Cost Effective and Fast to Set up:
This last point is accumulative of what we discussed. If you think of traditional solutions, they are not cost-effective. You want a cost-effective solution that is fast to implement. The following table describes it best.
Three Key Takeaways on EBRs
Ken and Abdullah offered a lot of information on electronic batch records, too much to share here. We’ll leave you with three key highlights from the session.
Takeaway 1: Electronic Batch Records can serve as a crucial link connecting the manufacturing and quality ecosystem, streamlining processes, and ensuring product consistency and compliance.
Ken highlighted the importance of electronic Batch Records (EBRs), and Abdullah added that modern EBRs should be user-friendly, easily configurable, and able to integrate with other quality management and manufacturing systems.
Abdullah also noted that cloud-based EBR solutions offer more flexibility and scalability, allowing companies to quickly adapt to new product lines, batch sizes, or production sites. He emphasized the importance of having real-time dashboards and analytics to monitor production processes efficiently and how modern EBRs can provide more effective integration with other quality management systems for better overall control.
Takeaway 2: Implementing an Electronic Batch Record system should start with a well-scoped, carefully planned approach, focusing on user adoption and incremental expansion.
Abdullah advised on implementing Electronic Batch Record systems, suggesting that companies should “pick an easy battle first” and start with a limited domain that can have a definitive impact quickly. He also recommended appointing a product owner who has the subject matter expertise to manage the implementation project and communicate effectively with users and the implementation team.
Furthermore, he emphasized the importance of expanding the EBR system incrementally, focusing on small wins and consistent integration with existing processes. Abdullah also stressed the need to promote the EBR system internally, using real examples and case studies to showcase the benefits and drive user adoption.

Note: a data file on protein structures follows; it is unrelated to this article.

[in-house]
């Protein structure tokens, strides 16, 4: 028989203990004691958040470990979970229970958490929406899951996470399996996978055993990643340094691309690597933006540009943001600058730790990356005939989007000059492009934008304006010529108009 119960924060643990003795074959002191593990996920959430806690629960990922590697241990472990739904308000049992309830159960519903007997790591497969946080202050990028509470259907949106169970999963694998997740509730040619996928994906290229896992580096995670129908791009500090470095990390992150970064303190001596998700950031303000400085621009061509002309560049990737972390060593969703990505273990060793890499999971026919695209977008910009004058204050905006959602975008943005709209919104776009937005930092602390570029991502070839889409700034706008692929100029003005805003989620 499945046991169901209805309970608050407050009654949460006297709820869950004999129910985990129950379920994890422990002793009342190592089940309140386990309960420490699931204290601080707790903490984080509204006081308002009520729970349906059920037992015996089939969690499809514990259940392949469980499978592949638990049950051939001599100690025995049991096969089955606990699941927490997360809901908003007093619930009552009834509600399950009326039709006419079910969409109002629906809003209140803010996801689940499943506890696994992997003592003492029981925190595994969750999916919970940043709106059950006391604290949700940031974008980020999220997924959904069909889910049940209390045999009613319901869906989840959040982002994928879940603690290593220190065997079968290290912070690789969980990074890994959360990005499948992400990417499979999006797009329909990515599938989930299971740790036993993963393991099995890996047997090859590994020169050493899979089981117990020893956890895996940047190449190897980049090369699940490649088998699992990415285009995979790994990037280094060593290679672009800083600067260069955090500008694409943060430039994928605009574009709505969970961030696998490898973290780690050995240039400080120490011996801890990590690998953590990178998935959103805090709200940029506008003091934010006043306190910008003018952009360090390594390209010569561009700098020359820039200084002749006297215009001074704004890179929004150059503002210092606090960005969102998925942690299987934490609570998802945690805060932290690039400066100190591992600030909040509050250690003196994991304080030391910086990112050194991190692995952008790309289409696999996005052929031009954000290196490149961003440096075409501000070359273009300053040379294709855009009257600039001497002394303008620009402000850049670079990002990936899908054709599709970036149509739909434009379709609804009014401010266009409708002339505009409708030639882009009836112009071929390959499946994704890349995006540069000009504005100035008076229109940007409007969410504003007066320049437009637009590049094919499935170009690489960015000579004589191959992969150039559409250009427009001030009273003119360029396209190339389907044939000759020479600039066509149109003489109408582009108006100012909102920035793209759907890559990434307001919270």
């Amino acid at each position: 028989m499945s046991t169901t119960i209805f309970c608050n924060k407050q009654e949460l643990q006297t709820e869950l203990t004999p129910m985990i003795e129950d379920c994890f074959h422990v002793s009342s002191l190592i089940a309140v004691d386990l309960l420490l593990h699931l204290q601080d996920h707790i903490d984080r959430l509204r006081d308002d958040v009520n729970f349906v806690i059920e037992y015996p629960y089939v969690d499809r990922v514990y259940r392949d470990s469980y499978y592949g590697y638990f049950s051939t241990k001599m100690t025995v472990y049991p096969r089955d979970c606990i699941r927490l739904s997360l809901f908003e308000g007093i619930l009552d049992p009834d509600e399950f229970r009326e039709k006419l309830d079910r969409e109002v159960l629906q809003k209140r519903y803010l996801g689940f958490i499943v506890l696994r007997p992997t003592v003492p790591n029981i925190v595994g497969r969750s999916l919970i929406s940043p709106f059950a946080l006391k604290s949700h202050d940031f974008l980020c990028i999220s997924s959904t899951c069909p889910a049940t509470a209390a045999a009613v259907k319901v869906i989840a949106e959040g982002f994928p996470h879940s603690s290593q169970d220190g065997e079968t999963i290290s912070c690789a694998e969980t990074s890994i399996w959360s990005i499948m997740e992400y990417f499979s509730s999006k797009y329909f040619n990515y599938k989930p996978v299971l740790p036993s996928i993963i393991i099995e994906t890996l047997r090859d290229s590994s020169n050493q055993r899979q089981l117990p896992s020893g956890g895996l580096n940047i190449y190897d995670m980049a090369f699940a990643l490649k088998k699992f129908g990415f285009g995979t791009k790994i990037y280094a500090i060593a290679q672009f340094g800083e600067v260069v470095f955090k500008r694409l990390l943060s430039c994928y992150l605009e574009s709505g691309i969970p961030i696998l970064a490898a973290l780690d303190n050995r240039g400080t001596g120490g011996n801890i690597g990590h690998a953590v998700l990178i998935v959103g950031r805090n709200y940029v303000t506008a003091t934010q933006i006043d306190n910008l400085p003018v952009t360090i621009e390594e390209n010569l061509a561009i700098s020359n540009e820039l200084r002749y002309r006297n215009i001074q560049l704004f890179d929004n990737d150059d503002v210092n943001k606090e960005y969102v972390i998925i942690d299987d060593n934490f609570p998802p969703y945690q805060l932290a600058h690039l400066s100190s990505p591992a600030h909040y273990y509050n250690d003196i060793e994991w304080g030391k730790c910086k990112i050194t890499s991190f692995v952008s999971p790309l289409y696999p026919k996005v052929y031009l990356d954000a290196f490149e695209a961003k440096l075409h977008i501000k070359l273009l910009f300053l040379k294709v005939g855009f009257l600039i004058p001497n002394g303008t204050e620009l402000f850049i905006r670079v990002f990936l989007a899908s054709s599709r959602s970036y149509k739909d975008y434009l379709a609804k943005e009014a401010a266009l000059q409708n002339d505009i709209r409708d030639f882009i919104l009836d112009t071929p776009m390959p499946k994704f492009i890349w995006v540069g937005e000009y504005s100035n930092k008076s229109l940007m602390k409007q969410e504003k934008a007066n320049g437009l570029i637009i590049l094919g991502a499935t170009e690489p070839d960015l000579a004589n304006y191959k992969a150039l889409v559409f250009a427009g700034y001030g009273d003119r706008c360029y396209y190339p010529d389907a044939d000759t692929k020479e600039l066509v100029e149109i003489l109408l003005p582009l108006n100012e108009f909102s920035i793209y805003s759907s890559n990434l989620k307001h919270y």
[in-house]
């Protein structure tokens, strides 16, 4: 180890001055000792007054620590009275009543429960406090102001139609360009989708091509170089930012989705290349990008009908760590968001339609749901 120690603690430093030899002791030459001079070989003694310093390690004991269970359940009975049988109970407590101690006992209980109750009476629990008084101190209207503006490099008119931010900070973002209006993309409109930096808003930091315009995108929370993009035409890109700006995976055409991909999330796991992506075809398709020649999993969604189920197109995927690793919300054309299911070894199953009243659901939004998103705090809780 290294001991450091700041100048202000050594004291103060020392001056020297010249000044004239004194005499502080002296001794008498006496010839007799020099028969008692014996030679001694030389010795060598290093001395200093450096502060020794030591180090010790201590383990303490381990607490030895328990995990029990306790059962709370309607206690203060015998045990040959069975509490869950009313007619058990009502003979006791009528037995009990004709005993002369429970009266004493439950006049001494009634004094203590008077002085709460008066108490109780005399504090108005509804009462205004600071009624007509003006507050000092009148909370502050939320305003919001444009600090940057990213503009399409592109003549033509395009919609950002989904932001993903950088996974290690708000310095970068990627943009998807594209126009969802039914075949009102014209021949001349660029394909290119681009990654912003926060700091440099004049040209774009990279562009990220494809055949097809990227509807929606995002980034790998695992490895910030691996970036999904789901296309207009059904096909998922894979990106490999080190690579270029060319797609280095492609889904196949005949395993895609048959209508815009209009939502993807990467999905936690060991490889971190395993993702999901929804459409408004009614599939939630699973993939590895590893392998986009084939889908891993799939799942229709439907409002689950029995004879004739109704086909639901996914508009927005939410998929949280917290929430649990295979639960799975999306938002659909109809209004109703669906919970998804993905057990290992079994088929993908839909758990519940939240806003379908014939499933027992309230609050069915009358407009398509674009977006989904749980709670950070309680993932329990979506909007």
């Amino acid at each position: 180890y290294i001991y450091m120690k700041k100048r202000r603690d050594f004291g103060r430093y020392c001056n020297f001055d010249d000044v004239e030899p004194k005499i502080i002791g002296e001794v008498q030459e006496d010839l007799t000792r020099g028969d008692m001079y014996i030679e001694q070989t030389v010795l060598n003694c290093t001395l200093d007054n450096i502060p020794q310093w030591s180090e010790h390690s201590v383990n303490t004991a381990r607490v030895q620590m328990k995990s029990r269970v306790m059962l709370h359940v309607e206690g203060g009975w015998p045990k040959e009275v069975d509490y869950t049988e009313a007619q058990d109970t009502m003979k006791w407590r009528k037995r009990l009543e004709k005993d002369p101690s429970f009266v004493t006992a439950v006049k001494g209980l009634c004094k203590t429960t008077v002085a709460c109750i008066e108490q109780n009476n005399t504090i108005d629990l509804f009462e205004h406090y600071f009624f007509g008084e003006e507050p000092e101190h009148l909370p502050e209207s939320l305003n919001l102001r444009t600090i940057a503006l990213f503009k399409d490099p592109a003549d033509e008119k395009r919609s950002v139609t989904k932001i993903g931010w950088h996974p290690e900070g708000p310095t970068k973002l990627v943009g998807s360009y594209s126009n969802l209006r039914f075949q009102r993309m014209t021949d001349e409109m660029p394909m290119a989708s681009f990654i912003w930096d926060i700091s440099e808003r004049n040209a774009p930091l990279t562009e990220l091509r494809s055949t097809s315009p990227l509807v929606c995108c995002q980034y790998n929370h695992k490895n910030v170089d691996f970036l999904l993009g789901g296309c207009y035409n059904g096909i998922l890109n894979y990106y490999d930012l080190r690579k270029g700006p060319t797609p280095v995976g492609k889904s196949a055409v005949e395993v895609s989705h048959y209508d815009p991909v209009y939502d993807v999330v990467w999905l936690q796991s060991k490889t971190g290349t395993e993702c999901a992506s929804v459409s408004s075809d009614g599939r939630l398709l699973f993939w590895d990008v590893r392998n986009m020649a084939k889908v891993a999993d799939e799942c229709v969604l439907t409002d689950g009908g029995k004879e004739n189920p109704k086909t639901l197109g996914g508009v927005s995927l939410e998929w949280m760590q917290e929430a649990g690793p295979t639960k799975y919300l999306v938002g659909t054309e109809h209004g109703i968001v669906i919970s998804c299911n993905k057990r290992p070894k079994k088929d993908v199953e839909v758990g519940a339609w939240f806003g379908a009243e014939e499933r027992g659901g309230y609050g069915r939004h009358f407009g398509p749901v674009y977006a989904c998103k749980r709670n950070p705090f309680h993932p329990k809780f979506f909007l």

Takeaway 3: Modern Electronic Batch Record systems can significantly reduce the time and effort required for quality control processes, increasing efficiency and cost savings.
Discussing the benefits of modern EBR systems, Abdullah highlighted the potential for reduced time and effort in quality control processes and the ability to produce more products faster with fewer resources. He explained that EBR systems can provide real-time data, allowing for efficient monitoring and control of manufacturing processes, reducing deviations, and improving overall quality.
Abdullah also pointed out how cloud-based EBR solutions can be more cost-effective for companies, with faster implementation times and lower upfront costs than traditional on-premise systems. He concluded by emphasizing the importance of seamless integration between EBR systems and other manufacturing and quality management systems, enabling companies to achieve greater control and efficiency in their production processes.
Implementing EBR in Your Company?
Are you thinking of implementing an electronic batch records system in your company? EBR systems are no longer just for enterprise companies. Modern EBR systems are also designed to support small and mid-sized pharma companies because they are easier to set up and use.
You can watch the webinar on-demand to see Scigeniq’s EBR solution and learn how it integrates with Scigeniq QMS to give you a more complete view of your production processes. Or you can request a demo and dive deeper into how an EBR can work for your specific requirements.